You see that we talk of passing messages via XML-RPC or SOAP? These may require some explanation. The two protocols are the basis of the fashionable technology known collectively as web services. We have already used some web services in previous chapters: getting information from Google using SOAP, for example. With those examples, we were passing a query, encoded in XML, and getting a set of results back, also encoded in XML. In the case of RSS 0.92 Publish and Subscribe, we are doing something similar: passing XML-encoded messages between systems. What makes the RSS 0.92 Publish and Subscribe system different from the other uses of web services we have already seen is that the user's system has to not only pass a message and wait for a reply, but also continually listen for other systems trying to talk to it. For this reason, it cannot be used with machines that reside behind Network Address Translation (NAT) systems. The user's machine must be directly addressable from the rest of the Internet, and it must be listening for people trying to do so.
To see how this works in practice, we will now build our own basic RSS 0.92 Publish and Subscribe system.
Learning XML-RPC and SOAP
O'Reilly publishes some very good books on the implementation of XML-RPC and SOAP. You may be interested in reading the following:
RSS 0.92 Publish and Subscribe has, at the time of this writing, been publicly implemented twice. Userland Software incorporates it directly into their own products, and NewsIsFree (http://www.newsisfree.com), the RSS aggregator site run by Mike Krus, uses it as well. Both services produce feeds with a cloud element, and both run servers that will notify you of changes to the feeds.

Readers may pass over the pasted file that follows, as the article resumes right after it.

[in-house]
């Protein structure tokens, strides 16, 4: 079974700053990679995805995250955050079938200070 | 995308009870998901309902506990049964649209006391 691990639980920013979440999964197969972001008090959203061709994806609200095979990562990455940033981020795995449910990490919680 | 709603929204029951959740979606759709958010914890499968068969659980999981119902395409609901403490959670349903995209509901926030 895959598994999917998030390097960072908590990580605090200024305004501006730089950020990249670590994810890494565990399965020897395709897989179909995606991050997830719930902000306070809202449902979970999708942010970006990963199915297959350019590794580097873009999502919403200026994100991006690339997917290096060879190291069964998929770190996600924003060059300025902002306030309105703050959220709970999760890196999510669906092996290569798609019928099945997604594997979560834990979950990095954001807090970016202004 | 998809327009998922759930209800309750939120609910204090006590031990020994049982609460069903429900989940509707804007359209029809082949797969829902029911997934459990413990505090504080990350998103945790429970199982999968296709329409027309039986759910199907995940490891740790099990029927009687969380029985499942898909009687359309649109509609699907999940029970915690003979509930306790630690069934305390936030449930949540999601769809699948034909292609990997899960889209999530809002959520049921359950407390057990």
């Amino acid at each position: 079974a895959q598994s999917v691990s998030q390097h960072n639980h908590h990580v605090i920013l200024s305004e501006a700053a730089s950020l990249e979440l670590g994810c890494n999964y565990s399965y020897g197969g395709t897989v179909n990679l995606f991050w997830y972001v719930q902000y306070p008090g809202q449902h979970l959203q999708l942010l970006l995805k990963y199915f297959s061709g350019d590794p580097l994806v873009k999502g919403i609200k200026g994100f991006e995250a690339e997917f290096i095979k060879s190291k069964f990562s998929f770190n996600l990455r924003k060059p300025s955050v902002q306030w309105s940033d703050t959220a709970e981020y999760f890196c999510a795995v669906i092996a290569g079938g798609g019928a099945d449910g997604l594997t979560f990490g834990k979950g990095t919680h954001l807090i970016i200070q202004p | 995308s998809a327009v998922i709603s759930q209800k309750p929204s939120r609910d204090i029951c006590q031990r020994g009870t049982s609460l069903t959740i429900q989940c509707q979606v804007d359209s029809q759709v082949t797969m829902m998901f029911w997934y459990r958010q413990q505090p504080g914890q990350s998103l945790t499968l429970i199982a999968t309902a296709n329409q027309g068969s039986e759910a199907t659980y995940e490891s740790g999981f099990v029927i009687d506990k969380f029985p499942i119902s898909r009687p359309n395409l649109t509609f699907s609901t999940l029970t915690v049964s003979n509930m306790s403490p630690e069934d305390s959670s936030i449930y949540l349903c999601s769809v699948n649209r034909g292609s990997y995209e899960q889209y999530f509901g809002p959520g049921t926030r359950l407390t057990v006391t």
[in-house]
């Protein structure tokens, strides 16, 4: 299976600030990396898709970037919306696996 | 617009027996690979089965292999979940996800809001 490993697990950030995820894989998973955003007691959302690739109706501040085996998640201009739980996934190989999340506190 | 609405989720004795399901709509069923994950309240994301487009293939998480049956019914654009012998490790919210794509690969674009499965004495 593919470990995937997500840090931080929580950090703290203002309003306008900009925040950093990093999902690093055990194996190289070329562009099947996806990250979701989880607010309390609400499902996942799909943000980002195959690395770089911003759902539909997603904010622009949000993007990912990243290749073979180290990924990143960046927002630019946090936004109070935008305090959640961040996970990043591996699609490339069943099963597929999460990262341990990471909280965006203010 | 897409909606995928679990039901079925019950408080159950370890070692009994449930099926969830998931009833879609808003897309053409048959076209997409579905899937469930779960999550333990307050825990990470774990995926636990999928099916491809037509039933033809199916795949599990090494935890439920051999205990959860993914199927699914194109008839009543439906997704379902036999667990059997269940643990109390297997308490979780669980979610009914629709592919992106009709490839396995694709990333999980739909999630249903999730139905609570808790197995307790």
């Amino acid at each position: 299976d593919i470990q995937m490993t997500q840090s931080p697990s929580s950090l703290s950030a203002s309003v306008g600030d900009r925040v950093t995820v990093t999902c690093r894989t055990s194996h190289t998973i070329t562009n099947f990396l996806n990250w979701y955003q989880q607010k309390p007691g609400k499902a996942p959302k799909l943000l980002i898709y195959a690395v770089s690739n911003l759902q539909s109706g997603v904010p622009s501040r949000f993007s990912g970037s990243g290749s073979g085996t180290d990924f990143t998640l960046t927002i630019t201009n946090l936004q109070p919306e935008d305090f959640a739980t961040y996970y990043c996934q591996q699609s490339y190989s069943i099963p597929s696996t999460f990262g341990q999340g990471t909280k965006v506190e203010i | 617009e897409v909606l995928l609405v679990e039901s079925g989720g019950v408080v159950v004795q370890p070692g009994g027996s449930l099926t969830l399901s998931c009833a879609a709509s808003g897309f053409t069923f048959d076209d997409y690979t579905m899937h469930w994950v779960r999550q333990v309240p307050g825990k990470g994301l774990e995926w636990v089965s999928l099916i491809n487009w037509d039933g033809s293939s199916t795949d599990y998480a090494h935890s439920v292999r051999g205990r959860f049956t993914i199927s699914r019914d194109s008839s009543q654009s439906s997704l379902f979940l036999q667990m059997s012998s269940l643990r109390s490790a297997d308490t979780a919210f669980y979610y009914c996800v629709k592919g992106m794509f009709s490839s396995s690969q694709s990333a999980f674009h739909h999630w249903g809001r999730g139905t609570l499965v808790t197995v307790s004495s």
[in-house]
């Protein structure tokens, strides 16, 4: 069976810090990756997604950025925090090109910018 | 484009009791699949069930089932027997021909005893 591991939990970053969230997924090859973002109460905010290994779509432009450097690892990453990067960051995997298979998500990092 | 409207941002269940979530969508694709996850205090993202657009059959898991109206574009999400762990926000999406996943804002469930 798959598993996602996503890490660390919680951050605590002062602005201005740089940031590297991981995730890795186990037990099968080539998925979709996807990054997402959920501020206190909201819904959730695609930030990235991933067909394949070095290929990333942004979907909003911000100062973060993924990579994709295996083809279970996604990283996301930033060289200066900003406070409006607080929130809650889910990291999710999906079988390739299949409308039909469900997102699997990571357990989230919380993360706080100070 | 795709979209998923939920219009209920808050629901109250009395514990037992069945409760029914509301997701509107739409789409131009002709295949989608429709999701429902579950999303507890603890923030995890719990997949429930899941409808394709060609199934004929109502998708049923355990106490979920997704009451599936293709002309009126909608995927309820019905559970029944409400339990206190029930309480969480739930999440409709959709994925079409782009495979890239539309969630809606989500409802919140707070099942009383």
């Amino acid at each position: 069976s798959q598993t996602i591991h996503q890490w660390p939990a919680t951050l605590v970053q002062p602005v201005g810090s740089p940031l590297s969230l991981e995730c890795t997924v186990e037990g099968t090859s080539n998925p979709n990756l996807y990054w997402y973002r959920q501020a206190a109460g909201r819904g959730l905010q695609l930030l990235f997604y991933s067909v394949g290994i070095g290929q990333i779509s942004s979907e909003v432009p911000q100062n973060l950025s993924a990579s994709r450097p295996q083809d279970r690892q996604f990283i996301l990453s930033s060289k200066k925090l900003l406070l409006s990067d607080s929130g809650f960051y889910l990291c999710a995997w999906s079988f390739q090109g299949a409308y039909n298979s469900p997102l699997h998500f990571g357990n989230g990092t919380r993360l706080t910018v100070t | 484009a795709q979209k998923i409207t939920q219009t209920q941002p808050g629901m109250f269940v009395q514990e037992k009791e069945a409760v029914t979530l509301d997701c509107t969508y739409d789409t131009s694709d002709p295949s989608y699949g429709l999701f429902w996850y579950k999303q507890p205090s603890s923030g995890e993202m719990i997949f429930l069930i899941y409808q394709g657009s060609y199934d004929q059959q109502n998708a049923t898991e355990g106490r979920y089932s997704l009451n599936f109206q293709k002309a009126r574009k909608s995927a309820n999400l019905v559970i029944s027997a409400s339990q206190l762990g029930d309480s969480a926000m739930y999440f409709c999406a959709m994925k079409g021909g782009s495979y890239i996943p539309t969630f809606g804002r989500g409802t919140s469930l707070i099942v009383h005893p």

These are both nice services, but what if you want to use your own Publish and Subscribe system to update, say, a web site's rendering of a feed? No problem ? we just roll our own Publish and Subscribe system, as we will in a moment.
As it stands, the RSS 0.92 version of Publish and Subscribe is currently unavailable to standard RSS 1.0 users; it exists neither in the core specification nor in any published modules known to me. But that is not to say that you cannot create a module to import the cloud element. You are, of course, at liberty to do so.
Meanwhile, the rest of us may be looking at the mod_changedpage module. This Publish and Subscribe module, written by Aaron Swartz, is fundamentally different from the system used with RSS 0.92. Where the latter uses web services protocols to communicate between systems, mod_changedpage uses simple HTTP POST procedures to handle the same job.
It works like this: the RSS 1.0 feed's channel contains the single element cp:server, which contains simply the URL of the Publish and Subscribe service for the feed. A user who wants to subscribe to notifications for this feed sends an HTTP POST request to that URL, taking two parameters:
The URL of the user's mod_changedpage system
The URL of the feed we want to monitor:
(Notice that the :// of the URLs within the parameters are entity encoded as %3A%2F%2F.)
The original proposal document for this specification states:
Additional attributes should be allowed before or after the URL. Implementations should ignore attributes they don't understand. The order of the attributes is not significant. Content-Type should be specified as "application/x-www-form-urlencoded".
If this sounds familiar, it should be. This is how HTML forms are encoded, as described in the HTML spec.
Either way, the URL is received at the Publish and Subscribe service, which returns a HTTP status code of 200 if the subscription is successful and an HTTP status code of 400 if the subscription failed (it is also recommended that a 400 code should be accompanied by a plain-text file explaining the error as far as possible).
When the feed updates, the Publish and Subscribe system sends a similar HTTP POST request, with one parameter ? the URL of the changed feed:
The user's system can then do what it likes with that feed.